The most outstanding effect of alcohol is the gradual separation of the upper nerve centers from the spinal nervous system, which carries brain impulses to the rest of the body. Take away good judgment, clear thinking and logical reasoning ability, all mental functions; and the individual loses control of his safety, his ethics and his regard for the laws of society. The drunken man may become more amorous, the drunken woman lose her dignity, reserve and perhaps her coldness; their physical experiences may be more satisfactory for a very brief time. But invariably, the constant use of liquor leads to a basic inability to respond, a condition which is usually incurable.

Finally, this biological failure in the man, so painful to his ego, is a prominent factor in the development of a mental disease known as alcoholic paranoia. The husband who fails in his marriage, and causes profound unhappiness to his wife, finds her becoming cold, and believes that her attitude is due to her marital infidelity. He thinks she is having a clandestine affair with another man. Such a delusion, combined with actual physical disability, frequently ends in insanity or crime-the murder of the wife. Our daily tabloids give ample proof.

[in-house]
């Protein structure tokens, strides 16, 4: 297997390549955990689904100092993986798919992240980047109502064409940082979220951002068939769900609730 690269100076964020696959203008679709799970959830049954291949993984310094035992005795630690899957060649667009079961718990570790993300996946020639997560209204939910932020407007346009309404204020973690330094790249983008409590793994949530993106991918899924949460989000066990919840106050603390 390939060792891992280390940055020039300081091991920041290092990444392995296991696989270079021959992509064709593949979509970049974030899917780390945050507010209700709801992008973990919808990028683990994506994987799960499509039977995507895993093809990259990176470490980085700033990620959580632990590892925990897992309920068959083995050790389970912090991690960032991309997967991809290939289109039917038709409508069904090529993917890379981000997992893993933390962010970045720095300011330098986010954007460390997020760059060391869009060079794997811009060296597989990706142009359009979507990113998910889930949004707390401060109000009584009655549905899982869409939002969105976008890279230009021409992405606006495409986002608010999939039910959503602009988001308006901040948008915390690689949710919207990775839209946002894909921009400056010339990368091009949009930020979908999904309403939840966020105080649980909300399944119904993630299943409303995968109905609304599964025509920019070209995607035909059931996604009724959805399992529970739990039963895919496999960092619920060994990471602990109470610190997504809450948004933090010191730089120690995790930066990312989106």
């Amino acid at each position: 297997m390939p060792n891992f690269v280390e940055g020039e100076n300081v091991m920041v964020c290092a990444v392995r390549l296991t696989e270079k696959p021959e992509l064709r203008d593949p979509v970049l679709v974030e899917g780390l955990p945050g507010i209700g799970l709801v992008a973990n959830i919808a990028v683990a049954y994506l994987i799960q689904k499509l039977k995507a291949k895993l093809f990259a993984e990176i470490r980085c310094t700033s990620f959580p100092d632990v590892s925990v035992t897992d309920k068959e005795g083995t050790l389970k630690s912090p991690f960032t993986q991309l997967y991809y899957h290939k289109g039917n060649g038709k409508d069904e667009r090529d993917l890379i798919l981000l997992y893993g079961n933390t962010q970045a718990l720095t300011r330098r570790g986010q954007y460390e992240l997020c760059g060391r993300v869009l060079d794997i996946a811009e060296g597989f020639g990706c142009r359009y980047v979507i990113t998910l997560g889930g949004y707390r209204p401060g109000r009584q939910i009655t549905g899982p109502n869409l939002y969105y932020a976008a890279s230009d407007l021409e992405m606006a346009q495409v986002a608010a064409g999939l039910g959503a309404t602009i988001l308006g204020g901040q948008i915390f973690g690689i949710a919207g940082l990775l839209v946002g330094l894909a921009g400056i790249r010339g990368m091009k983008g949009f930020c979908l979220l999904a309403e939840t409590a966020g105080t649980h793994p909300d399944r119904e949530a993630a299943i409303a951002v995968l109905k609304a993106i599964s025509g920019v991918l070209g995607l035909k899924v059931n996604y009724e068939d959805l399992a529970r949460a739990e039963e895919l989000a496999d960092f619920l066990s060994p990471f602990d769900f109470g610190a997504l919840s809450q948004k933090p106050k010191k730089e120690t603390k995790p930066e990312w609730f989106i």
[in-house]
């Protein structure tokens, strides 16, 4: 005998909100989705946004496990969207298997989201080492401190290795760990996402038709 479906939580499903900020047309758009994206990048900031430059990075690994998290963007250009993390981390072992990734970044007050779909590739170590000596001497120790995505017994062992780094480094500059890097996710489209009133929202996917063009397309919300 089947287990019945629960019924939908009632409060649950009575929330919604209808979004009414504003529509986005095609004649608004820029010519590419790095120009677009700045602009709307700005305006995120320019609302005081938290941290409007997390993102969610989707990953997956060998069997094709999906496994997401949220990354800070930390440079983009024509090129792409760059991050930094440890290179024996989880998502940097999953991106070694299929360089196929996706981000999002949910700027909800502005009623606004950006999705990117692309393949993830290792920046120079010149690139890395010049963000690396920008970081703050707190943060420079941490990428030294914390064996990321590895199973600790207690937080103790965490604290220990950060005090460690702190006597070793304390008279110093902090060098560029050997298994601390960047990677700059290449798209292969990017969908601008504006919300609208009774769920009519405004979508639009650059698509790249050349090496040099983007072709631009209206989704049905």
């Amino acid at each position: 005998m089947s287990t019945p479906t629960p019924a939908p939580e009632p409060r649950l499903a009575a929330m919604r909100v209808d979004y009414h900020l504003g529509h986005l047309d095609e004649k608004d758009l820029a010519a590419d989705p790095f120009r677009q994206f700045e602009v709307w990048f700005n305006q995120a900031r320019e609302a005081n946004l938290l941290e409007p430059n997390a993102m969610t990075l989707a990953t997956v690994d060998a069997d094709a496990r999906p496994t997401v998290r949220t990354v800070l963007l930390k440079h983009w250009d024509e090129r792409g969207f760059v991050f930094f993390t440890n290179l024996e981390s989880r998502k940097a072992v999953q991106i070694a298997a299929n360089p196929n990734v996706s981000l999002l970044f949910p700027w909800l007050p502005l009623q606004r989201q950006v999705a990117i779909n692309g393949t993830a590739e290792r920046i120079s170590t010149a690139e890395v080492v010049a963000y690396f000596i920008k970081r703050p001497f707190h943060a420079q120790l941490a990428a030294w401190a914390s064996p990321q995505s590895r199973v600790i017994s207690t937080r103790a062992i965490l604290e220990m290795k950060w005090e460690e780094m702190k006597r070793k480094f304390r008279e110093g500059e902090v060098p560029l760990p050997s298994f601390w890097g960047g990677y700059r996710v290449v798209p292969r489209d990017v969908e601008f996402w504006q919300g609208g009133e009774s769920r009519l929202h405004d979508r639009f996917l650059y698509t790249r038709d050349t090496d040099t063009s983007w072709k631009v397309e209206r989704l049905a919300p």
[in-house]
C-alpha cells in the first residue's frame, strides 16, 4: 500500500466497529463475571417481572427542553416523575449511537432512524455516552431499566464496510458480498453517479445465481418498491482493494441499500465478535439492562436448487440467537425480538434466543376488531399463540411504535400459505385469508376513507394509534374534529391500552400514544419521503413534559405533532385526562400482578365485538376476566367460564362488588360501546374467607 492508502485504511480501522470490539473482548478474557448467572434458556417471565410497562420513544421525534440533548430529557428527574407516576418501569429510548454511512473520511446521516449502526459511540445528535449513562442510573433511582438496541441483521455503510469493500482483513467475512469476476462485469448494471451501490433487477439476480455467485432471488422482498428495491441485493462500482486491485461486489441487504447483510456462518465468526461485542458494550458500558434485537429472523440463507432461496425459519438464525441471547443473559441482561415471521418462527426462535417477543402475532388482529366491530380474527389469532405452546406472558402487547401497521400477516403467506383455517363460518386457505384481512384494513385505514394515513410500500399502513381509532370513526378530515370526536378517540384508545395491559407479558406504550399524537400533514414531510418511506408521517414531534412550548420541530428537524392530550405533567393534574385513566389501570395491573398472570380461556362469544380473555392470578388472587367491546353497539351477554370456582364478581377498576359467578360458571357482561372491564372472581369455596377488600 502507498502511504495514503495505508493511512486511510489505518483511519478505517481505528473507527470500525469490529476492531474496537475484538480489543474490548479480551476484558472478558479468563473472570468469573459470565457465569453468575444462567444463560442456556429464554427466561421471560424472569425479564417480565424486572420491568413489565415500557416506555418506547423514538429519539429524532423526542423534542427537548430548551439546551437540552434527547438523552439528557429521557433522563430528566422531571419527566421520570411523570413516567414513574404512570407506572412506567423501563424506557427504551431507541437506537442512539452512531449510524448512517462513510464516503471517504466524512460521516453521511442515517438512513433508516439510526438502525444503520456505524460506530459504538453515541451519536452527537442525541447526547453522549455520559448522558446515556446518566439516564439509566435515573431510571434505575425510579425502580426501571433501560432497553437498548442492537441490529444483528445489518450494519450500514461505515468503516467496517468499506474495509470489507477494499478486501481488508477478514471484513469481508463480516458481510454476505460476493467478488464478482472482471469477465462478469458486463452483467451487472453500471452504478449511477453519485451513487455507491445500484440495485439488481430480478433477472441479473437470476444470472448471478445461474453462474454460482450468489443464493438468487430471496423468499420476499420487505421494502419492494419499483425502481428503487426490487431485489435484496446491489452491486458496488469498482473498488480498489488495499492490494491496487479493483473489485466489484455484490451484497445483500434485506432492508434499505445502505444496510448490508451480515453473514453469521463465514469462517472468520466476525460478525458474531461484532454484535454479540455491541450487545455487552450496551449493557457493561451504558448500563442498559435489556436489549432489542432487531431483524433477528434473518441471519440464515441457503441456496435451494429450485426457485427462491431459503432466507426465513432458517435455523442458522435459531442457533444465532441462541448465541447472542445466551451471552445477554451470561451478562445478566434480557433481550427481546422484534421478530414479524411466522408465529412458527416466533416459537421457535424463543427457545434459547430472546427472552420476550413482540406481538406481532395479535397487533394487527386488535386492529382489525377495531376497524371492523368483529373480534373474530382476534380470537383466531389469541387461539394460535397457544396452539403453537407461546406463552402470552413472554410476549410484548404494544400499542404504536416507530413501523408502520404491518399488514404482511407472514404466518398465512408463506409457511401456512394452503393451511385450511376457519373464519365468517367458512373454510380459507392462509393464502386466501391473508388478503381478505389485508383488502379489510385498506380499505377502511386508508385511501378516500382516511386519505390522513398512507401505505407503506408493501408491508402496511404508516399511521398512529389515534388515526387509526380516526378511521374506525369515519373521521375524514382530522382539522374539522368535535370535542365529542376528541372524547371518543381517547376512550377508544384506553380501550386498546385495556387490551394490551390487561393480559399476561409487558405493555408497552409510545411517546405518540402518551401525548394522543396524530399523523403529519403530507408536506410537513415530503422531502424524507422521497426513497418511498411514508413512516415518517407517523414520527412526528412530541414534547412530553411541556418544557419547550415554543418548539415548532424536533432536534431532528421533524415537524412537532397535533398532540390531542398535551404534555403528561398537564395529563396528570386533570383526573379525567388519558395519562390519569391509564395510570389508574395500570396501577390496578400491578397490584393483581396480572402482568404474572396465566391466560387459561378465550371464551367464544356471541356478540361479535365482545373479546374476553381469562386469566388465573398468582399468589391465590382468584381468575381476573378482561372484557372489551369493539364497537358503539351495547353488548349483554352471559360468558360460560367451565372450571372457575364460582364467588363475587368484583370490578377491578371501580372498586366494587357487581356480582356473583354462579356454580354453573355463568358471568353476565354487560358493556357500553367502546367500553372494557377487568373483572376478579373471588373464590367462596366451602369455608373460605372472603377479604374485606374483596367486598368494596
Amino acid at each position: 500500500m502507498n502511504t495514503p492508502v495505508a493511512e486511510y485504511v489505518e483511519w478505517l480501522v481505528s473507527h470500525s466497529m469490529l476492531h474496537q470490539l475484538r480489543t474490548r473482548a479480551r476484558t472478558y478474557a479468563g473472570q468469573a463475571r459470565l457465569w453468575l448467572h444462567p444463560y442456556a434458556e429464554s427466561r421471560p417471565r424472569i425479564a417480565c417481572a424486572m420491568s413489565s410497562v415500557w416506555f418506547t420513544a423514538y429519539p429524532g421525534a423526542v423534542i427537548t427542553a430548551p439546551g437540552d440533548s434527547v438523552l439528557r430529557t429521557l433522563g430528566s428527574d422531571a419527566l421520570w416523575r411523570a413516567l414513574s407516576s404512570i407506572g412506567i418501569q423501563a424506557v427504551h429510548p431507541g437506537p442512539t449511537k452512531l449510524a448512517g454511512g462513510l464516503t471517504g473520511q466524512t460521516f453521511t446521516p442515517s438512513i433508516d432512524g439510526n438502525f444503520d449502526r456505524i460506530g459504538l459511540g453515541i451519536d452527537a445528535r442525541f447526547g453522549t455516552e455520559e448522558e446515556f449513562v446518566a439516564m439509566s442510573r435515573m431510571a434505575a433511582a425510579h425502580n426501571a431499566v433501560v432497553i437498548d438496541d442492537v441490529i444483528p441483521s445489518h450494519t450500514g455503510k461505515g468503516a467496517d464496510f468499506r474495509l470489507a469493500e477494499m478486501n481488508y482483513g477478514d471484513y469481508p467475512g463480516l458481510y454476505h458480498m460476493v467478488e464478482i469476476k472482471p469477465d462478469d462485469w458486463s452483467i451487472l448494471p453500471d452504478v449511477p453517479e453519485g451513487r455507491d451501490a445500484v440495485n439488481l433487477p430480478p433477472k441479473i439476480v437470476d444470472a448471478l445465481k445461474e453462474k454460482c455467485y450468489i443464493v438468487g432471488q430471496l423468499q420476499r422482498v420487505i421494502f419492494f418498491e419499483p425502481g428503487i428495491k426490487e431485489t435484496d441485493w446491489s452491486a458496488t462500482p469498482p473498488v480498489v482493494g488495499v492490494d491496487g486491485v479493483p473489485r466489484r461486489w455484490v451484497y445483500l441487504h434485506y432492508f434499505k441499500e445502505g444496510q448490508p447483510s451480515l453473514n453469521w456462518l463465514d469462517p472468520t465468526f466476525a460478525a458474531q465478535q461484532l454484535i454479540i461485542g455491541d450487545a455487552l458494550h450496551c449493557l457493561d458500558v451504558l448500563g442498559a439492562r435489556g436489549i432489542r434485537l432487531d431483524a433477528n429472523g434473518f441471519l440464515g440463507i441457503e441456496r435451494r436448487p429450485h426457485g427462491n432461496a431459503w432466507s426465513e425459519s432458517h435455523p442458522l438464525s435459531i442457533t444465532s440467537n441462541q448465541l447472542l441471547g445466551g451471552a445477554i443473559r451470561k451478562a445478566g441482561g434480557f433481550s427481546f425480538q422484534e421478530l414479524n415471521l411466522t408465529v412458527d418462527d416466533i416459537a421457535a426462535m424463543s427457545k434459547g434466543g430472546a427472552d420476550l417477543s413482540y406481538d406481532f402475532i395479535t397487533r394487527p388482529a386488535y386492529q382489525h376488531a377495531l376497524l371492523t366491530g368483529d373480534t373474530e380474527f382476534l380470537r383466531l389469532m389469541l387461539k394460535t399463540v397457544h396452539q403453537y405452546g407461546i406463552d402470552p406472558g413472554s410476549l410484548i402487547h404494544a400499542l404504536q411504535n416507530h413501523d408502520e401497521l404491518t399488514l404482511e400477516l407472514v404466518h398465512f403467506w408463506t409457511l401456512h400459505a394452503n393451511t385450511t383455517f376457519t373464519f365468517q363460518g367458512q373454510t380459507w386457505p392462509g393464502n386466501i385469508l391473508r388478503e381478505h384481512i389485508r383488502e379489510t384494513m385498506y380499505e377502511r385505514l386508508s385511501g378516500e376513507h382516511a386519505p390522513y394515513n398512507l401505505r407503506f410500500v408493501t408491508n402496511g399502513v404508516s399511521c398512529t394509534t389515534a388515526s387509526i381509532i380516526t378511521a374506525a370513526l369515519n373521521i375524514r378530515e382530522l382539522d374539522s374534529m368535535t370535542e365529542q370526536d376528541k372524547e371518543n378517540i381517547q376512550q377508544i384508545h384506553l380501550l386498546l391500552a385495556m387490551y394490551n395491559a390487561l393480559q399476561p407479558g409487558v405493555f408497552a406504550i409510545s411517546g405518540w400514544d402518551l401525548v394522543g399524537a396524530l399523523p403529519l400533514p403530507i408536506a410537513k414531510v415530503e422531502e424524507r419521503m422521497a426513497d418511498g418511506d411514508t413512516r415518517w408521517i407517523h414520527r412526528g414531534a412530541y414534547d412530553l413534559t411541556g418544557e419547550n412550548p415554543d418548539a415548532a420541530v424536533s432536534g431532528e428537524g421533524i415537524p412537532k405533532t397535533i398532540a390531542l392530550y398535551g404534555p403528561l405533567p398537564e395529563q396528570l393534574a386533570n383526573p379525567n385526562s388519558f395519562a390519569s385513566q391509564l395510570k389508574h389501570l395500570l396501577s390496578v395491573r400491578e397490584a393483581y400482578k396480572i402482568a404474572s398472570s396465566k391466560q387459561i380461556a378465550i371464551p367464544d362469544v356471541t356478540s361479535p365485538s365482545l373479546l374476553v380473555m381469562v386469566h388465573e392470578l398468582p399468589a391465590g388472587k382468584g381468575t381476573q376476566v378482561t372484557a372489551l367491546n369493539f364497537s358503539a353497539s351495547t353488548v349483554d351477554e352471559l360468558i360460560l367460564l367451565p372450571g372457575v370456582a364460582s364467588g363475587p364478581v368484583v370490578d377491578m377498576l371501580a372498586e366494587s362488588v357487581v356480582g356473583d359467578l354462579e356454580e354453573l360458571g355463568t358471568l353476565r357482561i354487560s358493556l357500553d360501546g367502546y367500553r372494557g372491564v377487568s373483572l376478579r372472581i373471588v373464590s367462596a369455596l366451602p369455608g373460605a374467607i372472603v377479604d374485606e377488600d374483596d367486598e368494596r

Alcoholic jealousy is another example of the way the poison twists normal, values. Unfortunately for those who may be nursing hope even now, any woman who marries an alcoholic hoping to bring about his reform is saddling herself with a well-nigh impossible burden. She must also consider that the child of the excessive drinker is likely to inherit the tendency, and be less able to make a good life-adjustment than the child of temperate parents.

Some of us believe that the legal, moderate use of alcoholic drink has added a little more happiness or gaiety to life. It can only do this if each individual discovers just how much alcohol he is able to "take" safely, and adjusts his portion accordingly. As in most other things in life, the middle ground, the road of compromise, is the wisest course to follow.